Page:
The car park is now closed, which puts the bushes at the back further away from any human interference. The sparrows have caught on; when we were walking Abel home from school on the dankest, darkest afternoon of the year, they had gone to roost early, but they hadn’t gone quietly! I’m sure I’m not alone in enjoying their chatter.
A book I return to is Come into the Garden, Cook, by Constance Spry who had connections with the village of Barefrestone, where L’Arche Kent began. I missed New Year’s Day, when I’d meant to post this, so here it is now, rather than waiting 360 days. Spry was writing in wartime to encourage creativity in cooking. She was also an artist in floristry, which shows through in this post. Enjoy your garden, and happy new year!
On this first day of January (1942) I will tell you what, in even an indifferent vegetable plot, gives pleasure. There is a splash of bright green like a rug thrown onto the brown earth lying next to rows of grey flags, just common or garden parsley and leeks. There’s a breadth of what might be grey-green tropical fern, but is, in fact, chou de Russie. (Russian kale) There’s grandeur and colour in rows of red cabbage and the purple decorative kale.
From Constance Spry, Come into the Garden, Cook, London, Dent, 1942, p11.
I walk this way a couple of times a week. Stour Street runs parallel to the river. Its old houses have post-war buildings in between them where bombs and at least one fire removed others. The street is narrow here; the 19th Century house has a strip of flagstones and a low wall but no front garden – except for this 25 cm square with its specimen of a lettuce. It brightened up a grey day!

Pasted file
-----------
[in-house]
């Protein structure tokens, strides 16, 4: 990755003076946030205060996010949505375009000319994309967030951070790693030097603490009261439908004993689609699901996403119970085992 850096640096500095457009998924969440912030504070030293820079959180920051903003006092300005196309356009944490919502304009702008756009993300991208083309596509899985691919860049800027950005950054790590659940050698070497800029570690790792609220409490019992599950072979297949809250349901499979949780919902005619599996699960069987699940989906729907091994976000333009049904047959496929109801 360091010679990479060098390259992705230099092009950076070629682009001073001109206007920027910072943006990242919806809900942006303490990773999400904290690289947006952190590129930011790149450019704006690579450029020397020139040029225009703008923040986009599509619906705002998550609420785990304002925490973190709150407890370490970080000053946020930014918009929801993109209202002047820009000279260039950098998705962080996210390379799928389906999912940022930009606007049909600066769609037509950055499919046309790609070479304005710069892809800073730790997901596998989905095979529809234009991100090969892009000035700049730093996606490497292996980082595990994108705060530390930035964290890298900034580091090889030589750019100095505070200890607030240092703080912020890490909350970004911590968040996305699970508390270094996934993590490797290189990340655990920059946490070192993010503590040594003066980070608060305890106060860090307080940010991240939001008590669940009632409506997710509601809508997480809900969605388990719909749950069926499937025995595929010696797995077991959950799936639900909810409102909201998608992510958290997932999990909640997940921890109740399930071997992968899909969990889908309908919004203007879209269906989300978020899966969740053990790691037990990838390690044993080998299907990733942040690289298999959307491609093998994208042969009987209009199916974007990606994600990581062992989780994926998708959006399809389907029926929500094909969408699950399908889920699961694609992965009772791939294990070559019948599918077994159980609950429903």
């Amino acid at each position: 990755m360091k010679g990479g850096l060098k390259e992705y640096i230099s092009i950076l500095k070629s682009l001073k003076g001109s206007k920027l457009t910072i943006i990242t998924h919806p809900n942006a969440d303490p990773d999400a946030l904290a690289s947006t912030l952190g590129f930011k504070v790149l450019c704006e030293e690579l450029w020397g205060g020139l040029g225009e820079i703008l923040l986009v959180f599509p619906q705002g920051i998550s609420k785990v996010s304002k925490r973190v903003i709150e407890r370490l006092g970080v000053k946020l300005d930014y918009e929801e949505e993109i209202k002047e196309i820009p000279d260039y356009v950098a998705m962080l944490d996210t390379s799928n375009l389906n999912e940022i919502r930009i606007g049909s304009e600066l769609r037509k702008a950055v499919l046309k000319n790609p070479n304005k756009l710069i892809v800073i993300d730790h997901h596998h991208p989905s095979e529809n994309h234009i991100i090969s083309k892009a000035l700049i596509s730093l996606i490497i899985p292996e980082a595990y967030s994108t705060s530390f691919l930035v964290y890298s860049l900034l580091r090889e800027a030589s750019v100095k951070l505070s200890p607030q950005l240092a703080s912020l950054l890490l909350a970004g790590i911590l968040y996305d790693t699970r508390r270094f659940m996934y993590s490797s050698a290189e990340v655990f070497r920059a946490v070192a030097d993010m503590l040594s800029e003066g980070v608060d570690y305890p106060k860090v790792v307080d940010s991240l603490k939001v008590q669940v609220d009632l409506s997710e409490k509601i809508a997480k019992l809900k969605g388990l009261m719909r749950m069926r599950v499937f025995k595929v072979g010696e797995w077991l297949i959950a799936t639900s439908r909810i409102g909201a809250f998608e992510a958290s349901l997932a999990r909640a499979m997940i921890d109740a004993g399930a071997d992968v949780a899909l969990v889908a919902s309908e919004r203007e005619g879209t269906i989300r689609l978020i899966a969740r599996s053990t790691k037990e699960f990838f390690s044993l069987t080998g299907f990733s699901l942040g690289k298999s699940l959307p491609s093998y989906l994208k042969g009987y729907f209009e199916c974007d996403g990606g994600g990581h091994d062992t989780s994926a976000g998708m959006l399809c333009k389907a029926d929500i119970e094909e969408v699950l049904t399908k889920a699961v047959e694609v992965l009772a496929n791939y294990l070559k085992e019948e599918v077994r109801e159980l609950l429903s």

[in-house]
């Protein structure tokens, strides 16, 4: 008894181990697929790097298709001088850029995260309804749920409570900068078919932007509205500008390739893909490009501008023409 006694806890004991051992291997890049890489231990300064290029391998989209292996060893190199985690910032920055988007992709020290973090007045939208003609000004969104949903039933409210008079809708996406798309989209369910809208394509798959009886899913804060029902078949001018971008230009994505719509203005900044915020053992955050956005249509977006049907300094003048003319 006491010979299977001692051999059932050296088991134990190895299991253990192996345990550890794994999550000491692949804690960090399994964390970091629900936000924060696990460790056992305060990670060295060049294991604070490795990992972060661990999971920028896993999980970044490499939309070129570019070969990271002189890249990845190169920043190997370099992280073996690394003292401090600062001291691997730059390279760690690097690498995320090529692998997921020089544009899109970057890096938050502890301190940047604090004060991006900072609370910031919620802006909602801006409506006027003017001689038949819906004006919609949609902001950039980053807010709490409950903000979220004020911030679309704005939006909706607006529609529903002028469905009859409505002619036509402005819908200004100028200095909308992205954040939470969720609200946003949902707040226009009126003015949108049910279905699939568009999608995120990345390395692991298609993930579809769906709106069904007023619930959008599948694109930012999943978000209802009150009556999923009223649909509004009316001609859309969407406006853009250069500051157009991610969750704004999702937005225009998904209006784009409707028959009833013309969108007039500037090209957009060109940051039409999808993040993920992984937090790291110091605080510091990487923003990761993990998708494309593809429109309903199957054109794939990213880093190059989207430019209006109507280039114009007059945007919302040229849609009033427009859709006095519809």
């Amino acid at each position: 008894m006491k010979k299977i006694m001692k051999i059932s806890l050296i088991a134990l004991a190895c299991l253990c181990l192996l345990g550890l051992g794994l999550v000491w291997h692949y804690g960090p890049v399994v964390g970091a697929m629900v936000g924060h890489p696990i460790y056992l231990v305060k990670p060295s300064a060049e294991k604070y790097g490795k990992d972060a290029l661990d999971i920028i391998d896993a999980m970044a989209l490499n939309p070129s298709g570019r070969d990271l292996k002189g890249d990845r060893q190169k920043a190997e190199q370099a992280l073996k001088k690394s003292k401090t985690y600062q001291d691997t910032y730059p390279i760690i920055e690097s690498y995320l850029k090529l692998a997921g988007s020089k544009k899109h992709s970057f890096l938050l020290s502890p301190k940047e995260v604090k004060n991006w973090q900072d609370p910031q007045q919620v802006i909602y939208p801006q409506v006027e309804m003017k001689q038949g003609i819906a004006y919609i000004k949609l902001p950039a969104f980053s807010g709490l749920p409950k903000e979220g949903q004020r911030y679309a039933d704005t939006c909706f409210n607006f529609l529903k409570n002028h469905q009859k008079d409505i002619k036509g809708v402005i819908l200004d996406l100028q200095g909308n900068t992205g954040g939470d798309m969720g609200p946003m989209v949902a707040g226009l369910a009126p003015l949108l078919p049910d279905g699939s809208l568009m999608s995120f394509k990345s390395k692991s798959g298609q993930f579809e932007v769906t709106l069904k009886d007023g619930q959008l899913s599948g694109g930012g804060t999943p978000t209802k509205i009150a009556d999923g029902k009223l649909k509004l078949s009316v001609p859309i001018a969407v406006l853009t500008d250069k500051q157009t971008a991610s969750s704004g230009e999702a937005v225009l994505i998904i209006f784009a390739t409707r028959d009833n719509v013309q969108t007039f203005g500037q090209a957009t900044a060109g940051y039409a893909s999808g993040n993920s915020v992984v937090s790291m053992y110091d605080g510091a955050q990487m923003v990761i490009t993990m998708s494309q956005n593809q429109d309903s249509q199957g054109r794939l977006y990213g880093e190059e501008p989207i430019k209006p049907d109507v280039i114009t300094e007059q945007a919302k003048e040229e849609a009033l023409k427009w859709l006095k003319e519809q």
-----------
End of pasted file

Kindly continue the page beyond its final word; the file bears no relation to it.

A week ago we walked across the fields and found damsons, small, black, sour plums that were sweeter than they would have been a month ago. The label on the jam jars reads as follows, printed beneath this picture.
Foragers’ Final Flourish
Damsons, crabs, and otherhedgerow delicacies.
The good Mrs T had brought home the windfalls a while before that. Their bruises were romping away like a rugby forward on warfarin, so now there are jars of apple puree awaiting the winter. I’m always gratified to hear the click of the jar lids as the vacuum takes effect!
As part of the Canterbury Festival, much pruned down this year, L’Arche Kent and others have produced an art trail or pilgrimage across the city. I’ve captured a few of the pictures, but the some of the photos are beset with reflections; if I’d used the flash it would have bounced off the windows, hiding the pictures, so here the windows are, mostly taken on a wet day.
Are we inside looking out, or outside looking in? The reflection makes a different picture to what the artists intended!
More from L’Arche Kent’s Rainbow artists, and in the next picture.
A window with a message, linked to the next, which showcases some recycled clothes. I saw the artist assembling this exhibit; he seemed to be enjoying herself and doubtless enjoyed the making of the party outfits. The arch is a ghost image from across the street.
People’s experience of being locked down. Have a good read!
Finally the front window of L’Arche Kent itself at the Saint Radigund’s Street Office! A show of talent.
I hope you’ve enjoyed this little autumn pilgrimage across Canterbury. Do keep L’Arche, Catching Lives and all struggling artists in your prayers.
It was a day that demanded a Sunday Walk. With foraging bags. Just as well, since the chestnuts are beginning to fall. Christmas preparations are under way. Small nuts will make stuffing, many are large enough to roast in the fire.